Volkswagen in talks with pre-IPO investors for battery unit

By Emma-Victoria Farr and Jan Schwartz

FRANKFURT/HAMBURG (Reuters) – German carmaker Volkswagen is in talks with investors to join its battery division ahead of a possible partial initial public offering (IPO) of the subsidiary, two people familiar with the matter told Reuters.

The idea is to bring in investors ahead of the IPO so that Volkswagen can assess how the division – named PowerCo – might be valued in a possible IPO, the sources said, adding that Volkswagen was working with advisers on a potential transaction structure.

The first ideas are being exchanged but deliberations are not yet concrete, said one of the sources.

Volkswagen declined to comment.

Due to the proceeds it received from the successful IPO of its sports car maker Porsche, Volkswagen does not feel under pressure to raise additional funds for its transformation to electrification, the second source said. .

During Porsche’s first day of trading, Volkswagen chief financial officer Arno Antlitz said the automaker plans to form strategic partnerships within one to two years as a step towards an eventual listing of its PowerCo battery business. .

Volkswagen has set aside 20 billion euros ($21 billion) to invest in its battery cell business, with the PowerCo unit managing its battery production and research, from mining to recycling and projects including systems energy storage.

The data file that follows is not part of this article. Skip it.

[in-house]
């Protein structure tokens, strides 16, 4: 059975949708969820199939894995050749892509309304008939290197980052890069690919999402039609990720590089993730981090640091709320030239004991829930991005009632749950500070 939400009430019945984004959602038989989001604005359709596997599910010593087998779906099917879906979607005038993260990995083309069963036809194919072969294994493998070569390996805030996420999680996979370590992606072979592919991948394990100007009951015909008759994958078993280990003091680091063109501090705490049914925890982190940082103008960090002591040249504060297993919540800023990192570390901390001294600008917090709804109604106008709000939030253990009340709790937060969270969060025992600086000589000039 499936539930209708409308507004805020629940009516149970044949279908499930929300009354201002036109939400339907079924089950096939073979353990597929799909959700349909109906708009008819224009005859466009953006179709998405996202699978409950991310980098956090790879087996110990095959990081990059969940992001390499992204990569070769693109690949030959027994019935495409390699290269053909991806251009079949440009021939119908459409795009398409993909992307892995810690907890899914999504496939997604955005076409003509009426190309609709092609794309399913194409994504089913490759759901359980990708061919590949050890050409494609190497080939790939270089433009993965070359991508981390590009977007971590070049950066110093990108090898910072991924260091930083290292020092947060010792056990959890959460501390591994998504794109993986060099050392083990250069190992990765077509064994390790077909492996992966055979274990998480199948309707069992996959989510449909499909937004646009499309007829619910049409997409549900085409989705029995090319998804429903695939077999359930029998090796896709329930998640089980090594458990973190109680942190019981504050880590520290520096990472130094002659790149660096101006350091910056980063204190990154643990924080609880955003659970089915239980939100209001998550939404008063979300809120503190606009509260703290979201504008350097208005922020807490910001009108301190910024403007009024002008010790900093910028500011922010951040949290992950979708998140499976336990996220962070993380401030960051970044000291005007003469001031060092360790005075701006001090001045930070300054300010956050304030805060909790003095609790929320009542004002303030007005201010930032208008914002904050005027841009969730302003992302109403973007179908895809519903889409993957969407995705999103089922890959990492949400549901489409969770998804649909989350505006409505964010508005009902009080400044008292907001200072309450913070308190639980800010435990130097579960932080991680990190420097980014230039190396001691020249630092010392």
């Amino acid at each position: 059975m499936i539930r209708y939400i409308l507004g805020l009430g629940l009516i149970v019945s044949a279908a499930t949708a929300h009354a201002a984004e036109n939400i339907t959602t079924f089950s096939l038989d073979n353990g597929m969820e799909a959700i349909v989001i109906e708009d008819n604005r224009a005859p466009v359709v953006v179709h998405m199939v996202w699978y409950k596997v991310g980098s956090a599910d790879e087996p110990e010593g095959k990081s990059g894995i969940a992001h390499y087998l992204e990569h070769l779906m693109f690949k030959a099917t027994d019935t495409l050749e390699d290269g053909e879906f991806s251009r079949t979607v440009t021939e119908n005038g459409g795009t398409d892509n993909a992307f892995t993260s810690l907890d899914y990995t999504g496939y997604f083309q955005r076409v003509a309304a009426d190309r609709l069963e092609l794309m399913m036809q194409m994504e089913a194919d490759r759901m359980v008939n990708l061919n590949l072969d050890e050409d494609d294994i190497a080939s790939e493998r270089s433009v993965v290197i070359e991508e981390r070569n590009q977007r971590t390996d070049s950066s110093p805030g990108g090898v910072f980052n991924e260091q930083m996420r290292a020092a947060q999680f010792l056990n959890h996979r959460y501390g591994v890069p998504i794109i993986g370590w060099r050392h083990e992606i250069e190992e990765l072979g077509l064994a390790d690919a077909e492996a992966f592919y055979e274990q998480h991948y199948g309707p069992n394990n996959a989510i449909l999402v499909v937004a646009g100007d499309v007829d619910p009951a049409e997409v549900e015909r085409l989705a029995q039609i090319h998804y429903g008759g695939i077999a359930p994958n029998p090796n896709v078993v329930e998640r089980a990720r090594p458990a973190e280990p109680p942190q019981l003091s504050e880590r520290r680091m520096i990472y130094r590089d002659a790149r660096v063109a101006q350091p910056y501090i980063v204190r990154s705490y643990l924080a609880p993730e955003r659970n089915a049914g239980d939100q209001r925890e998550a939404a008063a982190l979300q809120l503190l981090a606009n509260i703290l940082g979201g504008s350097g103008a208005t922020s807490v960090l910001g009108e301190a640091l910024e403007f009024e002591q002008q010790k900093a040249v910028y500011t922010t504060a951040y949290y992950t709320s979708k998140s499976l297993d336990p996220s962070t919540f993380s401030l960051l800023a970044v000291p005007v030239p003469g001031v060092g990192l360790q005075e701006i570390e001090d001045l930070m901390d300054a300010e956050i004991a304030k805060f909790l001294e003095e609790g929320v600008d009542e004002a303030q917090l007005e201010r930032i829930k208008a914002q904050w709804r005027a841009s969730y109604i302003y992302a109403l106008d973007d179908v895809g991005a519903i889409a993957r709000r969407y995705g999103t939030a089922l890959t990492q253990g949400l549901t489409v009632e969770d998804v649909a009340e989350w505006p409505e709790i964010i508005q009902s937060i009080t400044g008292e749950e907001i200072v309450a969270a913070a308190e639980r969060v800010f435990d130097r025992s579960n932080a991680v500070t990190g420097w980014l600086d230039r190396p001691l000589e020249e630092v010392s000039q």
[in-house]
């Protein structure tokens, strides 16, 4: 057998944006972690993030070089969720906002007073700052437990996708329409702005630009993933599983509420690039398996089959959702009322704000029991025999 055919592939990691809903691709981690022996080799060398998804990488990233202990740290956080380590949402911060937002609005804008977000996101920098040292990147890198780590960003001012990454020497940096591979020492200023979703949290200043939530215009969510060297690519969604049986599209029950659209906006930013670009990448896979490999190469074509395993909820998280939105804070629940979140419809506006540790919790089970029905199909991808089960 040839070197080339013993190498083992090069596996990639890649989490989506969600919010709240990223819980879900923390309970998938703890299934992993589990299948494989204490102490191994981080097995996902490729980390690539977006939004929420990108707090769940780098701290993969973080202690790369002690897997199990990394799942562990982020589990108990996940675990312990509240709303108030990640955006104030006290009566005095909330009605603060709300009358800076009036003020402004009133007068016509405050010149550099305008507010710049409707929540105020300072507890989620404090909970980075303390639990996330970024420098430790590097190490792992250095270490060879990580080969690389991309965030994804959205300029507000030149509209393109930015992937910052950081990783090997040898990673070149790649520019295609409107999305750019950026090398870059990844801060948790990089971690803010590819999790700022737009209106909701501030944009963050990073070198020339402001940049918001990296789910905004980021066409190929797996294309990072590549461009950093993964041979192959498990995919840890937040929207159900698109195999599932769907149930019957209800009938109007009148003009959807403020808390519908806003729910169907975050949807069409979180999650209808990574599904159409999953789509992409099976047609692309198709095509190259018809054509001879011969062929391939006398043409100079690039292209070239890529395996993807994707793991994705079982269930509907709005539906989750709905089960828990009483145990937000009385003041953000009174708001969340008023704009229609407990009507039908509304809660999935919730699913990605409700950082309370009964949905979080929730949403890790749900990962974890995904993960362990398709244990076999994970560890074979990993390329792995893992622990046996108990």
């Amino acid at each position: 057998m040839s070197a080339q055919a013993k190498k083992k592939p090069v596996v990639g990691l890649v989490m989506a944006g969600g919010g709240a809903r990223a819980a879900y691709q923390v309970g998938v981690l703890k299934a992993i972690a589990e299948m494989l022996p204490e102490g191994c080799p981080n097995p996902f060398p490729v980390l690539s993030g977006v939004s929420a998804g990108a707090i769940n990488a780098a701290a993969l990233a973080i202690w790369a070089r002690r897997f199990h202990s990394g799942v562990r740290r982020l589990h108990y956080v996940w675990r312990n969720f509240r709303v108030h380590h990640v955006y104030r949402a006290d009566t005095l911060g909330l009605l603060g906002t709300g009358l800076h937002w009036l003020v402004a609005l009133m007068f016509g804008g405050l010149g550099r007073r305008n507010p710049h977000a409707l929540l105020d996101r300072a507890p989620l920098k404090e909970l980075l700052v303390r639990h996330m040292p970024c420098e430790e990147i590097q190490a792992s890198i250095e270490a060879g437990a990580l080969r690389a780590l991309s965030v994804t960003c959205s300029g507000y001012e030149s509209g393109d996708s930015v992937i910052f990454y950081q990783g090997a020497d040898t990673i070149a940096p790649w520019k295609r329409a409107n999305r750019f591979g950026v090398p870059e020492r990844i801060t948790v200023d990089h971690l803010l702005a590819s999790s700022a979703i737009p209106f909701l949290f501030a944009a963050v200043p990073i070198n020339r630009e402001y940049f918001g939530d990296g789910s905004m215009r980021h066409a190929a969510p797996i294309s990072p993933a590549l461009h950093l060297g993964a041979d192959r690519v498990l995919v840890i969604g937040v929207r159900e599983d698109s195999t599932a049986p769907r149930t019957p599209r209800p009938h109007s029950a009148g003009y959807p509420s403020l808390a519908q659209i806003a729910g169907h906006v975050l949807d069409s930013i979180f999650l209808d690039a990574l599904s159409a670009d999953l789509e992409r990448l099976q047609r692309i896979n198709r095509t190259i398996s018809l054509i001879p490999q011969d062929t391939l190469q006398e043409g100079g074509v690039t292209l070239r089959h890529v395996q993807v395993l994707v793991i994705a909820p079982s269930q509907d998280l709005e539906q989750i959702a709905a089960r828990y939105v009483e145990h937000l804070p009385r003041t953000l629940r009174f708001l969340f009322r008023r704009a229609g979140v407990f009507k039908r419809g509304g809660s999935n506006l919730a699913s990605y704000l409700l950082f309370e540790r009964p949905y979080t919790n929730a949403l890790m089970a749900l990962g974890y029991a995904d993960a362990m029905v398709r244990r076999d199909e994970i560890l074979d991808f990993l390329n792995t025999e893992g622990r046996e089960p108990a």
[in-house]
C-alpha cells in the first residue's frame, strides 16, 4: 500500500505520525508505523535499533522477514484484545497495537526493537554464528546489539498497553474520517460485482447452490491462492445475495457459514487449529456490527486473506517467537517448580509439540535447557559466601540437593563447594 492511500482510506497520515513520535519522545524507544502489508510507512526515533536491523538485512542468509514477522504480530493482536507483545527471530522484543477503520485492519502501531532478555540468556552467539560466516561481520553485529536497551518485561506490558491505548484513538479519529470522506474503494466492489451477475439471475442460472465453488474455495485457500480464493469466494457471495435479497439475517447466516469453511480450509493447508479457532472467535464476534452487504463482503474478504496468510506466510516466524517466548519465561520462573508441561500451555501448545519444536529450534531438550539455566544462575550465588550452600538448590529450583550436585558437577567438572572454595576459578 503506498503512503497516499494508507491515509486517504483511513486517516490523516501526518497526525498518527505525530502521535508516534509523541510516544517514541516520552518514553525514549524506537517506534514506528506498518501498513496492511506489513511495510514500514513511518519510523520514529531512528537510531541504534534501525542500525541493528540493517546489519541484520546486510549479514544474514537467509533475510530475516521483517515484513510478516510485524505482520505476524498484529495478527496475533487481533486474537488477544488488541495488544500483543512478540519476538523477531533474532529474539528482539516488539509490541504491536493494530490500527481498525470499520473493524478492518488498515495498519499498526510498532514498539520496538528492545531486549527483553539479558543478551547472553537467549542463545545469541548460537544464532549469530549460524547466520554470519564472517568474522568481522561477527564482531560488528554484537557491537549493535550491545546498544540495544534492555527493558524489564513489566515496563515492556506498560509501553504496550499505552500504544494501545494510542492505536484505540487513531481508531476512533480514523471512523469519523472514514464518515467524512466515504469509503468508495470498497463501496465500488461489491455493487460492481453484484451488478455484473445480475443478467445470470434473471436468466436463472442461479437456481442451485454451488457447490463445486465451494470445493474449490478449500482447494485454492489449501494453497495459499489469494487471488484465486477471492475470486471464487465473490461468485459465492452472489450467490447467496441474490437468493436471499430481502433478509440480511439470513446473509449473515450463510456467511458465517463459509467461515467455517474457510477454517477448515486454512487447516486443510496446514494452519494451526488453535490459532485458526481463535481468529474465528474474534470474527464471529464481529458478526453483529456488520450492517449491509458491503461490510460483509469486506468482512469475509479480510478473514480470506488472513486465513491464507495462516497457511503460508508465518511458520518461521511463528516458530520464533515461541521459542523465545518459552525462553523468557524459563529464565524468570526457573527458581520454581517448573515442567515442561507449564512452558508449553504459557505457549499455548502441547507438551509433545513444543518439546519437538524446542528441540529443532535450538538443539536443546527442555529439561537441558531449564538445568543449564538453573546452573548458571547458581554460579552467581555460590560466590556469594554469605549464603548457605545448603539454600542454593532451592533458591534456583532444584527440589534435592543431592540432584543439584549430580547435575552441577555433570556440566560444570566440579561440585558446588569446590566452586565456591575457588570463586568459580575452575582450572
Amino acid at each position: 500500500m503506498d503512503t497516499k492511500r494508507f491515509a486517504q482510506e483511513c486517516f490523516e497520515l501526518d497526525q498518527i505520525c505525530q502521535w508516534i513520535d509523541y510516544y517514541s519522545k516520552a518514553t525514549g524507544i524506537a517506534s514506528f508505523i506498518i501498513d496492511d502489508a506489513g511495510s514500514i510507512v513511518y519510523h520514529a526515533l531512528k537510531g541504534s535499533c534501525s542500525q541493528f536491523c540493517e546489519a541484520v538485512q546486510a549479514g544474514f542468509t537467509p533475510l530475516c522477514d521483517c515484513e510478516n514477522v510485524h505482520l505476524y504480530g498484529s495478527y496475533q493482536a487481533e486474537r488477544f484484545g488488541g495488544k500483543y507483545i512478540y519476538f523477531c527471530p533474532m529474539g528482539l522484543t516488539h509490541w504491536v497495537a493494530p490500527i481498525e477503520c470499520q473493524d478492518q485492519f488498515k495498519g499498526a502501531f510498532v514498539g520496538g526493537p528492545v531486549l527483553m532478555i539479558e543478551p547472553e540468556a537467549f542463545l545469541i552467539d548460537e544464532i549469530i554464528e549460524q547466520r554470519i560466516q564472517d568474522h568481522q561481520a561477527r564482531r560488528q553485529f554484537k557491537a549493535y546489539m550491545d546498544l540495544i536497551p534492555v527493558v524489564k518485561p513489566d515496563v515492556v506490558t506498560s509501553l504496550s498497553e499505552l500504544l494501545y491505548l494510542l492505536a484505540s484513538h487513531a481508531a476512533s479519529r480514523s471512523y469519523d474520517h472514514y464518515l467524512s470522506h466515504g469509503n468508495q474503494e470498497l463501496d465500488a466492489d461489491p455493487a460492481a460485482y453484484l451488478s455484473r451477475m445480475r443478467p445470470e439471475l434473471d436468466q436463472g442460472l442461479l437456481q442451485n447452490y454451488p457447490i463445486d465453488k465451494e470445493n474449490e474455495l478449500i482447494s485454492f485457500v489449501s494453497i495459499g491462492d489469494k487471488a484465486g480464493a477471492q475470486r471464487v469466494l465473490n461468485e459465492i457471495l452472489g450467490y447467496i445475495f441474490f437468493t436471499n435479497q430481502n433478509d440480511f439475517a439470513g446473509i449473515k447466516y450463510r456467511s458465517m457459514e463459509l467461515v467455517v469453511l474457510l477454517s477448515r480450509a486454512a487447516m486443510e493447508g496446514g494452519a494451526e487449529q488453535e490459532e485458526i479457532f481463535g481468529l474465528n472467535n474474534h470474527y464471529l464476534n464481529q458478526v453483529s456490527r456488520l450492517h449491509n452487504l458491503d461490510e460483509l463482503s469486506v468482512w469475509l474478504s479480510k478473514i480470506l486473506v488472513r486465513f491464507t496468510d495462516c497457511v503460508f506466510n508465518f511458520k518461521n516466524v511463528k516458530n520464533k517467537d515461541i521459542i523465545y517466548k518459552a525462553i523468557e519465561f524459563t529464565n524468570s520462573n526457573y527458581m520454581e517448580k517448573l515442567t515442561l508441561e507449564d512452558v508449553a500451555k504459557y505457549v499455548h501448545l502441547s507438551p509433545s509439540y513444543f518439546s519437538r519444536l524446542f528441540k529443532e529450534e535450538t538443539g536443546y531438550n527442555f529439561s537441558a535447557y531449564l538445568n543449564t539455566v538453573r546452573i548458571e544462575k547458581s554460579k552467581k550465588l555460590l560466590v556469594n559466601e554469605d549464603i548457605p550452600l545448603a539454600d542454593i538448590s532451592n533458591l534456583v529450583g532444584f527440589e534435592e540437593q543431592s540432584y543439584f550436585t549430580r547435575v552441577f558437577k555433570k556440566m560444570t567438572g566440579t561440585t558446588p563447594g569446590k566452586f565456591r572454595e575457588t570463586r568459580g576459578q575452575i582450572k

Former Volkswagen CEO Herbert Diess floated the idea of ​​a listing in May last year as a way to fund the automaker’s battery expansion plans.

Volkswagen’s US network of charging stations, Electrify America, in which Siemens has invested a low triple-digit amount, could serve as a model for investor participation, the second source said.

In September, Volkswagen announced a joint venture between PowerCo and Belgian circular materials technology group Umicore to establish a large-scale supply chain for sustainable battery materials.

The partnership will invest three billion euros in new production capacity, with the aim of producing battery materials for more than two million fully electric cars per year by the end of the decade.

($1 = 0.9653 euros)

(Reporting by Emma-Victoria Farr in Frankfurt and Jan Schwartz in Hamburg, editing by Christoph Steitz and Elaine Hardcastle)

Robert D. Coleman